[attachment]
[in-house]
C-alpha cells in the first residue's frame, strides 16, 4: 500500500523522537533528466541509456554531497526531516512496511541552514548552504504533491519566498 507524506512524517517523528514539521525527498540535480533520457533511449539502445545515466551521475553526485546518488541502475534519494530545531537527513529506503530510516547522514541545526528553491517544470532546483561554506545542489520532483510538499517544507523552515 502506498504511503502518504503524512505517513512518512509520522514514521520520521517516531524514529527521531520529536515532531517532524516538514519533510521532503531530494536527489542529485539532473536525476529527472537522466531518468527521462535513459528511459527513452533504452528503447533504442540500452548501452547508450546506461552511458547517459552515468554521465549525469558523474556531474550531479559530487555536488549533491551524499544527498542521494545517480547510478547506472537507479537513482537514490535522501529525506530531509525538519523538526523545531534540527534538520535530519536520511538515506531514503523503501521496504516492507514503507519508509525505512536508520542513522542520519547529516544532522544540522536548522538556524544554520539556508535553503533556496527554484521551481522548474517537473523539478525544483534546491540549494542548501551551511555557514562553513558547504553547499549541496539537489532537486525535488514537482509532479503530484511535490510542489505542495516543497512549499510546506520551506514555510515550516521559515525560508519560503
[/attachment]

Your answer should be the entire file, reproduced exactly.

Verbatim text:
[in-house]
C-alpha cells in the first residue's frame, strides 16, 4: 500500500523522537533528466541509456554531497526531516512496511541552514548552504504533491519566498 507524506512524517517523528514539521525527498540535480533520457533511449539502445545515466551521475553526485546518488541502475534519494530545531537527513529506503530510516547522514541545526528553491517544470532546483561554506545542489520532483510538499517544507523552515 502506498504511503502518504503524512505517513512518512509520522514514521520520521517516531524514529527521531520529536515532531517532524516538514519533510521532503531530494536527489542529485539532473536525476529527472537522466531518468527521462535513459528511459527513452533504452528503447533504442540500452548501452547508450546506461552511458547517459552515468554521465549525469558523474556531474550531479559530487555536488549533491551524499544527498542521494545517480547510478547506472537507479537513482537514490535522501529525506530531509525538519523538526523545531534540527534538520535530519536520511538515506531514503523503501521496504516492507514503507519508509525505512536508520542513522542520519547529516544532522544540522536548522538556524544554520539556508535553503533556496527554484521551481522548474517537473523539478525544483534546491540549494542548501551551511555557514562553513558547504553547499549541496539537489532537486525535488514537482509532479503530484511535490510542489505542495516543497512549499510546506520551506514555510515550516521559515525560508519560503